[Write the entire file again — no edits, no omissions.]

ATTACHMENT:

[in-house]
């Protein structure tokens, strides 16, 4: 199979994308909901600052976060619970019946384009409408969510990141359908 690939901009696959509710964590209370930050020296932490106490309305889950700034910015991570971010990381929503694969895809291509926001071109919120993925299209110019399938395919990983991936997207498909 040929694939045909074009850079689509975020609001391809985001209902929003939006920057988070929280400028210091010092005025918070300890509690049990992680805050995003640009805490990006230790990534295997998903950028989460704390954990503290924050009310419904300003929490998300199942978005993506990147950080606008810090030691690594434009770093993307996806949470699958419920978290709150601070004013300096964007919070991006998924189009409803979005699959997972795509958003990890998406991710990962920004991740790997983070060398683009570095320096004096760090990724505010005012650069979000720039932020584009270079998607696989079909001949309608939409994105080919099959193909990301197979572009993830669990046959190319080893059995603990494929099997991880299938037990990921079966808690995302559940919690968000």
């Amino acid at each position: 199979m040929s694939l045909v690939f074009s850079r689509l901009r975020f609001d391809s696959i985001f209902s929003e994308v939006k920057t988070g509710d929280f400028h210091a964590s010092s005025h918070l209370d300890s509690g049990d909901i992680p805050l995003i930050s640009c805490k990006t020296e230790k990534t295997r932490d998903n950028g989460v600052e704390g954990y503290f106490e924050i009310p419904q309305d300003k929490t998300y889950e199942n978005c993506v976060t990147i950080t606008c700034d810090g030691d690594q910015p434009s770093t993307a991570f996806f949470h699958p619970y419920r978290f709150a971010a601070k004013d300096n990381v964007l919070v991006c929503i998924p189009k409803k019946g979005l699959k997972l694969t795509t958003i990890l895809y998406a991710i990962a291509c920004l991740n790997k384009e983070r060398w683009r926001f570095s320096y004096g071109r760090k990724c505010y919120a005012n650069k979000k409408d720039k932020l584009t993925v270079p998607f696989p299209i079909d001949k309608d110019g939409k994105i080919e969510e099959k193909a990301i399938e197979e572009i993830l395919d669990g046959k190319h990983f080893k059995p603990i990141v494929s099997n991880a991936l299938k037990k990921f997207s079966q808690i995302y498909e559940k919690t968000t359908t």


[in-house]
């Protein structure tokens, strides 16, 4: 199979994308909901600052976060619970019946384009409408969510990141359908 690939901009696959509710964590209370930050020296932490106490309305889950700034910015991570971010990381929503694969895809291509926001071109919120993925299209110019399938395919990983991936997207498909 040929694939045909074009850079689509975020609001391809985001209902929003939006920057988070929280400028210091010092005025918070300890509690049990992680805050995003640009805490990006230790990534295997998903950028989460704390954990503290924050009310419904300003929490998300199942978005993506990147950080606008810090030691690594434009770093993307996806949470699958419920978290709150601070004013300096964007919070991006998924189009409803979005699959997972795509958003990890998406991710990962920004991740790997983070060398683009570095320096004096760090990724505010005012650069979000720039932020584009270079998607696989079909001949309608939409994105080919099959193909990301197979572009993830669990046959190319080893059995603990494929099997991880299938037990990921079966808690995302559940919690968000």
């Amino acid at each position: 199979m040929s694939l045909v690939f074009s850079r689509l901009r975020f609001d391809s696959i985001f209902s929003e994308v939006k920057t988070g509710d929280f400028h210091a964590s010092s005025h918070l209370d300890s509690g049990d909901i992680p805050l995003i930050s640009c805490k990006t020296e230790k990534t295997r932490d998903n950028g989460v600052e704390g954990y503290f106490e924050i009310p419904q309305d300003k929490t998300y889950e199942n978005c993506v976060t990147i950080t606008c700034d810090g030691d690594q910015p434009s770093t993307a991570f996806f949470h699958p619970y419920r978290f709150a971010a601070k004013d300096n990381v964007l919070v991006c929503i998924p189009k409803k019946g979005l699959k997972l694969t795509t958003i990890l895809y998406a991710i990962a291509c920004l991740n790997k384009e983070r060398w683009r926001f570095s320096y004096g071109r760090k990724c505010y919120a005012n650069k979000k409408d720039k932020l584009t993925v270079p998607f696989p299209i079909d001949k309608d110019g939409k994105i080919e969510e099959k193909a990301i399938e197979e572009i993830l395919d669990g046959k190319h990983f080893k059995p603990i990141v494929s099997n991880a991936l299938k037990k990921f997207s079966q808690i995302y498909e559940k919690t968000t359908t």